“Dr Vinay Kumar Pathak has willfully provided wrong information about his positions of Assistant Professor and Professor. The information given in the CV is wrong,” the complaint says.
ThePrint accessed HBTI/HBTU records from 2002 containing the “seniority list” of its professors at that time. It mentioned 19 August, 1999, as Pathak’s date of appointment as assistant professor. Another university list said Pathak was appointed as professor on 18, January 2007. Both these dates corroborate the complaint.
Notably, the three-member HBTI/HBTU committee formed in 2018 had agreed that the dates in the CV were wrong. But it claimed that this was “irrelevant”.
The committee’s findings, which ThePrint has seen, said that the dates had no bearing on his qualifications as VC and were likely a “typographical error”.
Independent academics ThePrint spoke to, however, said that any inflation of the number of years served as professor affects the Academic Performance Indicator (API) score, which is a metric for evaluating the merit of academics for university posts.
Speaking to ThePrint, Professor J.P. Sharma, former V-C of Noida’s Gautam Buddha University, said that vice-chancellors must satisfy certain set criteria, including at least 10 years of professorship in a college or university.
“For the post of V-C, there are different criteria including at least 10 years of professorship, one’s administrative experience, an impeccable character, and achievements,” Sharma said.
“In normal cases, if there are any plagiarism or other charges against a person disclosed at the time of selection, the person may be eligible for the post and can apply. But the selection board will take everything into account, including the charges and whether any action was taken against the candidate. It depends on whether the charges get disclosed at the time of selection or not,” he added.
In July 2018, incidentally, the UGC brought about stringent regulations (and penalties) to prevent plagiarism and promote integrity in higher educational institutions.
Also read: How ‘pride of Prayagraj’ became latest flashpoint in tussle between UP netas & officials
‘100% copied’, student blamed
The allegations of plagiarism against Pathak pertain to two papers published in two different journals of unknown pedigree.
One was a 2010 paper titled ‘Clinical gait data analysis based on spatio-temporal features’ published in the International Journal of Computer Science and Information Security. It cites Rohit Kaityar of HBTI/HBTU as the author and Pathak as co-author.
In his complaint to the Governor, Yadav claimed that this was a “100 per cent plagiaristic copy” of a 2007 paper, ‘Extracting a diagnostic gait signature’, by Liverpool University researcher Heba Lakany, published in the peer-reviewed journal Pattern Recognition.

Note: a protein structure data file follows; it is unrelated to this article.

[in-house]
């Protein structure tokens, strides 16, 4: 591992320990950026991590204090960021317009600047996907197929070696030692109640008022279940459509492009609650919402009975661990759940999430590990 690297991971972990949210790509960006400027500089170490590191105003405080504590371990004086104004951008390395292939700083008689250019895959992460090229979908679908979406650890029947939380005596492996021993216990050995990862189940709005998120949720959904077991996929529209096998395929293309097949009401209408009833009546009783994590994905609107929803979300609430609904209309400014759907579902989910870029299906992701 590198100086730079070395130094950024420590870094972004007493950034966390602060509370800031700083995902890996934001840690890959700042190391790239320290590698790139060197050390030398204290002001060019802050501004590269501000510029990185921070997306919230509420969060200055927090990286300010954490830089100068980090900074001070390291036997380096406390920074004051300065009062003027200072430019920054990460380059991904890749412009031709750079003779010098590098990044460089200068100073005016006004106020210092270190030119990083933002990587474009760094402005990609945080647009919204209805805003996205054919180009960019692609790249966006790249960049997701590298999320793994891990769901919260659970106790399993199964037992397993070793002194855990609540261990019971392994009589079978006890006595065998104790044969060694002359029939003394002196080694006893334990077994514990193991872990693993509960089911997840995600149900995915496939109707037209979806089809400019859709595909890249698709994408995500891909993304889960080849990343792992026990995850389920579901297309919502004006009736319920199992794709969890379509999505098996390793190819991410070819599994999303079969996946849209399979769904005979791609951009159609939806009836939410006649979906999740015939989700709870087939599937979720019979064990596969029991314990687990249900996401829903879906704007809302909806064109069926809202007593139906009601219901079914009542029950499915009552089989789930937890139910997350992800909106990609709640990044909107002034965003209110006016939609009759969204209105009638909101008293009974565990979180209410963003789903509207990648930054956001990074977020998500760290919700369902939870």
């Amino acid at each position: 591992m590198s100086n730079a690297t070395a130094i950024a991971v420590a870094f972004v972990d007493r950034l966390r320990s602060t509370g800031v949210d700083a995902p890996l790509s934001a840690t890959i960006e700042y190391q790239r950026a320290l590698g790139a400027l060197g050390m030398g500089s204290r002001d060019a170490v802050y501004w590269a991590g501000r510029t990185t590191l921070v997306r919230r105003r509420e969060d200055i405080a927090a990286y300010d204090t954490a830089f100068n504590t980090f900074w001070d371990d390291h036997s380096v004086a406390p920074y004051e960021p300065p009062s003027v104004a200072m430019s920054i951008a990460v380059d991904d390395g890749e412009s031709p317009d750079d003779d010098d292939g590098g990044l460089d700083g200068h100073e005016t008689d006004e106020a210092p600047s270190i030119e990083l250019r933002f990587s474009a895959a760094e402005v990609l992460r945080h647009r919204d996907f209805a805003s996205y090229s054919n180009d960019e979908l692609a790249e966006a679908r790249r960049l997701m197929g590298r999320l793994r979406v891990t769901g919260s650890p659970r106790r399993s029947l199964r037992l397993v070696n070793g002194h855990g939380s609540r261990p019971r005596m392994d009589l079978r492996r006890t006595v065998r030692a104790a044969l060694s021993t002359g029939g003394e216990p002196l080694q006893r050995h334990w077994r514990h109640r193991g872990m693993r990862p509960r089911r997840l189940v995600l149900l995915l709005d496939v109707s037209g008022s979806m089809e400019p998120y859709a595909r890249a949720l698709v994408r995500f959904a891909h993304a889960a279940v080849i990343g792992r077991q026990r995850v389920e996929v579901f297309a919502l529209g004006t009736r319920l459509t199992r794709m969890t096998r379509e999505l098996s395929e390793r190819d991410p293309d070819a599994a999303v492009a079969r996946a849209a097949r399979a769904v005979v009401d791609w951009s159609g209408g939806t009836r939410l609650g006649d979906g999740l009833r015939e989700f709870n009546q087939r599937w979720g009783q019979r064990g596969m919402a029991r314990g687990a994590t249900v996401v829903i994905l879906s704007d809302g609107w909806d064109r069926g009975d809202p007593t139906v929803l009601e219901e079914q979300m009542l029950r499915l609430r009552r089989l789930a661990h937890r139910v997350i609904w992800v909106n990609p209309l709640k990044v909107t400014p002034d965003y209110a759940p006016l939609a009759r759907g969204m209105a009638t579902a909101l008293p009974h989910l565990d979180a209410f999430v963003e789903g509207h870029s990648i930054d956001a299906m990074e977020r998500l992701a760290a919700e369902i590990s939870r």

The next instance of alleged plagiarism was a 2013 paper, ‘A study on existing gait biometrics approaches and challenges’ published in the International Journal of Computer Science Issues. This paper cites Kaityar, Pathak, and one K.V. Arya as co-authors.
Yadav’s complaint claims that the contents of this paper are also “100 per cent copied” from four different journal articles.
Back in August 2018, this matter had even come up in Parliament, when Communist Party of India (Marxist) leader and then Rajya Sabha MP K.K. Ragesh had asked the government about instances of plagiarism by academics.
In response, then MHRD minister of state Satya Pal Singh had said that three such cases had come before the UGC in the previous three years, including that of Vinay Pathak. In one case, Singh said, the V-C of Puducherry University had been dismissed, while “the other two universities have been asked to take action”.
Speaking to ThePrint, Ragesh, who is presently the private secretary of Kerala CM Pinarayi Vijayan, said that he had not been satisfied by the answer.
“Some action should have been taken after the reply, but there was no investigation,” he claimed.
In Pathak’s case, the UGC had directed HBTI/HBTU to form a panel to probe the plagiarism charges, which in turn had found Pathak not responsible for the copied content.
IIT-Kanpur professor Manindra Agrawal, who headed this panel, told ThePrint that if anyone was guilty of plagiarism, it was Pathak’s student.